Apple Skeuomorphism Reconstructed In 3-D


Before the facelift of iOS 7, Apple took a lot of flack—much of it from us—for its cheesy use of skeuomorphism, or the ways it would imitate real world textures, like the wood grain shelving in iBooks or the green felt tables in Game Center.

A new video called Skew, by a group of Kingston University animation students, reimagines Apple interfaces as if they were a physical puppet show of sorts. Using enlarged models built from medium-density fiberboard, card stock, and paper, the designers recreate an Apple app like Newsstand with real pages turning. A small-scaled village with two red dots mimics the mapping interface. And as interface elements fly in and out, they are actual boards and papers being manipulated by hand.

The goal? To "turn skeuomorphism on its head," according to participant Doug Hindson. What they've created here is a cognitive dissonance by mirroring iOS through its real-world cues. Hindson himself views skeuomorphism as a design fad (but concedes that there is "a whole lot of charm" to those now-dated designs).

Indeed, that skeuomorphic charm grows exponentially when you see iOS reconstructed in 3-D materials. I personally love, not just the authentic textures, but the imprecision of the interface animations. Icons and screens move with imperfect, but completely real inertia, unlike interfaces of today which are prized above all else for being "fast" or "fluid."

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In fact, I can’t help but wonder if some of Skew’s whimsy could make its way back into user interfaces. (Hindson is skeptical.)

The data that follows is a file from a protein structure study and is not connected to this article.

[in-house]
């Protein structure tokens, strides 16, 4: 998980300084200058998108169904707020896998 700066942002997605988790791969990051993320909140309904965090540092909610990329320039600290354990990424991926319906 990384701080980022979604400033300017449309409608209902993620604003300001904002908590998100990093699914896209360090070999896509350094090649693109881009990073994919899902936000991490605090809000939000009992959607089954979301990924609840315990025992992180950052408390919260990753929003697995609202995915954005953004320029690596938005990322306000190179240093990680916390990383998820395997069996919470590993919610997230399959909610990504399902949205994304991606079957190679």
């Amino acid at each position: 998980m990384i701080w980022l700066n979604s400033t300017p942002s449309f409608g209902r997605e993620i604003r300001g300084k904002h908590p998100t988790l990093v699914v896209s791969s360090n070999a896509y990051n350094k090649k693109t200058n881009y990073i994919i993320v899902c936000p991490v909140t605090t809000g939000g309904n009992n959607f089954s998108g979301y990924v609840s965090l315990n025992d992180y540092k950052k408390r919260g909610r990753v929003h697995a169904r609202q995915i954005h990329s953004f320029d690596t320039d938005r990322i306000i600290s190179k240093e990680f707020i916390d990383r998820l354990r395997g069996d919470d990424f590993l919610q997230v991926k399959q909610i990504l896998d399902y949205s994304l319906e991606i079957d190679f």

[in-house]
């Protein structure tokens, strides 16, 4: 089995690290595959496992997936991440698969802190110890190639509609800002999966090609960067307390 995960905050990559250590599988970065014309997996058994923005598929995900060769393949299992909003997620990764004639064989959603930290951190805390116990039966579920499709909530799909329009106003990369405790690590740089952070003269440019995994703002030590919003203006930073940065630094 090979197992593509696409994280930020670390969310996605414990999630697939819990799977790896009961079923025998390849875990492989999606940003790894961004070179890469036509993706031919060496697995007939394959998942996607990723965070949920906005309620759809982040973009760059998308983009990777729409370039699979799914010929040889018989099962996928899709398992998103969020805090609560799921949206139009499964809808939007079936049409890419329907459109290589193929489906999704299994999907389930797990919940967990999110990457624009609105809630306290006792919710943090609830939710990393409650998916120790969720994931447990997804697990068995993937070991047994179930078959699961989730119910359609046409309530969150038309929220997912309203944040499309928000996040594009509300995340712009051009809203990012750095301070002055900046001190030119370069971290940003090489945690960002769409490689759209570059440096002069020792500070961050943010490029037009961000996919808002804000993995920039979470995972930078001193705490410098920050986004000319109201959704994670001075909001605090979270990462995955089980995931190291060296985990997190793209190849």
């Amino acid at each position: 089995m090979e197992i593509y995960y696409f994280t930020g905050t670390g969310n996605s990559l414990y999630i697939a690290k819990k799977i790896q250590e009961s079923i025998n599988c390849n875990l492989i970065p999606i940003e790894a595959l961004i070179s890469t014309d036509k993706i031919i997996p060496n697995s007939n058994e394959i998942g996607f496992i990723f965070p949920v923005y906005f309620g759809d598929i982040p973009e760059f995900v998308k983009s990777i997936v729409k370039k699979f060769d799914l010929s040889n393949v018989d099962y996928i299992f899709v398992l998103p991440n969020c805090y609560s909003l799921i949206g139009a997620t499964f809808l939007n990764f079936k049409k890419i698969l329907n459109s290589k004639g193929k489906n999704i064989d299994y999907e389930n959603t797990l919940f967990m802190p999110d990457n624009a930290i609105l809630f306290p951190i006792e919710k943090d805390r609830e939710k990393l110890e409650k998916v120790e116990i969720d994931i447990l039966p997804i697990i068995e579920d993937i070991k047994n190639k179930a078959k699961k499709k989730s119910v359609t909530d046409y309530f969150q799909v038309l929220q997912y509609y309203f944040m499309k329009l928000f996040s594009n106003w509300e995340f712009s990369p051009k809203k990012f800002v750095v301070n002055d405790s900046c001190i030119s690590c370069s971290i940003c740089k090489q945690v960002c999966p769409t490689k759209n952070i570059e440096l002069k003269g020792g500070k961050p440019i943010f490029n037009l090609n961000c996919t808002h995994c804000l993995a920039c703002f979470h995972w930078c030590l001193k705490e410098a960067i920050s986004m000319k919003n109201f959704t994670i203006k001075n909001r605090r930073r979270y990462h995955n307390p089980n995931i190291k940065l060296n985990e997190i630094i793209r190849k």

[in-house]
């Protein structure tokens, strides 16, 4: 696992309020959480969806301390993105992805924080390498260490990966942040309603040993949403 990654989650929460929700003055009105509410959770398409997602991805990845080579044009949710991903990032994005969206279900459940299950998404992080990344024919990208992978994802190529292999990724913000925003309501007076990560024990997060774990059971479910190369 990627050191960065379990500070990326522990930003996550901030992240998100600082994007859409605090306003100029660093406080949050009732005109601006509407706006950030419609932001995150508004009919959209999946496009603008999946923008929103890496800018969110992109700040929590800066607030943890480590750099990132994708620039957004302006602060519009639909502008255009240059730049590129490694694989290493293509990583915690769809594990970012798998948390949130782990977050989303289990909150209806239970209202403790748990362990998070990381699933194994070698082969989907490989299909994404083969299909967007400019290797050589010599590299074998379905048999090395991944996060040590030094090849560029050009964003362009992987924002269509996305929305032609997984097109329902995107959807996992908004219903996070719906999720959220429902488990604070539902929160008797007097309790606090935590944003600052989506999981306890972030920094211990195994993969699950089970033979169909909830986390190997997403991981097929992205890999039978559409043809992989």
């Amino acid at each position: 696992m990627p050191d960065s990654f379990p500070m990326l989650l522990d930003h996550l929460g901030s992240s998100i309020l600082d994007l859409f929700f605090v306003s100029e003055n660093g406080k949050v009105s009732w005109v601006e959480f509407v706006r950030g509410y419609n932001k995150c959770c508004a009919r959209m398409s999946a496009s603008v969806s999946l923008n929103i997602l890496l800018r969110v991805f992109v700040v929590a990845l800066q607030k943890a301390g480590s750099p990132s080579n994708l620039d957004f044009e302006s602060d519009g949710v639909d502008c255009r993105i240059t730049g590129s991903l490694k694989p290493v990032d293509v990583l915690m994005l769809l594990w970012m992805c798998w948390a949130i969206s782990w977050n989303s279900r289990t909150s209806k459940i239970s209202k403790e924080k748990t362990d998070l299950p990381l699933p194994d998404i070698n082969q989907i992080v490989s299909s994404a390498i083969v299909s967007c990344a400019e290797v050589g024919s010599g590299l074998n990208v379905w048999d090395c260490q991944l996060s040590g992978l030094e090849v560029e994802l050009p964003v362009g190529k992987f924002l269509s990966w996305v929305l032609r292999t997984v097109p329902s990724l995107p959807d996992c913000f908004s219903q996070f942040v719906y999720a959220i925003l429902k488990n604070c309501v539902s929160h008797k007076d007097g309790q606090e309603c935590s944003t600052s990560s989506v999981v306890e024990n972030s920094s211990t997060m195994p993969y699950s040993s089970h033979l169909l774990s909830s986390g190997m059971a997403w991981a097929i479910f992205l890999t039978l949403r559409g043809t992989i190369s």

But truth is, while we may have grown tired of skeuomorphic textures, skeuomorphic physics—say, icons that bounce like real-world objects might—are alive and well.

To mix these simulated physics with an element of imperfection, a sort of buffer of real-world imprecision within UI animations, could help accomplish what digital skeuomorphism was originally intended to do: Make virtual interfaces feel more real and thereby more approachable.

See more here.

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  • The Complainer

    Yes, much of the old UI was inconsistent and cheesy. However, the narrow, ultra-light typeface in combination with the overuse of cyan and other low-contrast colors makes it very difficult to achieve basic usability for most eyes over 45. If the purpose was to improve usability, the endeavor is a failure. If the objective was to redesign the product for achieve a more fashionable, elegant interface, the project also fails, as the use of cartoon colors is neither sophisticated nor fashionable. However, if Apple was looking to retain its share of the global "youth" market, which falling rapidly for several years, they have evidently been at least a little successful. The UI of iOS 7 may be "new for the sake of new," but it definitely holds a great deal of appeal to the 11-18 year-old set. Perhaps, Apple night look to Android, and almost every other consumer product out there, for a little guidance. It's called "segmentation." Consider it. Give the 50-year-old investment bankers an interface that increases their efficiency, while elegantly complimenting their Zenga suits—and give the 14-year-olds something that will make their hearts sing along to Miley's twerkery, while building such an enduring UI, that they will have no choice but to keep upgrading early and often for the next 8 decades of their lives.

  • The Complainer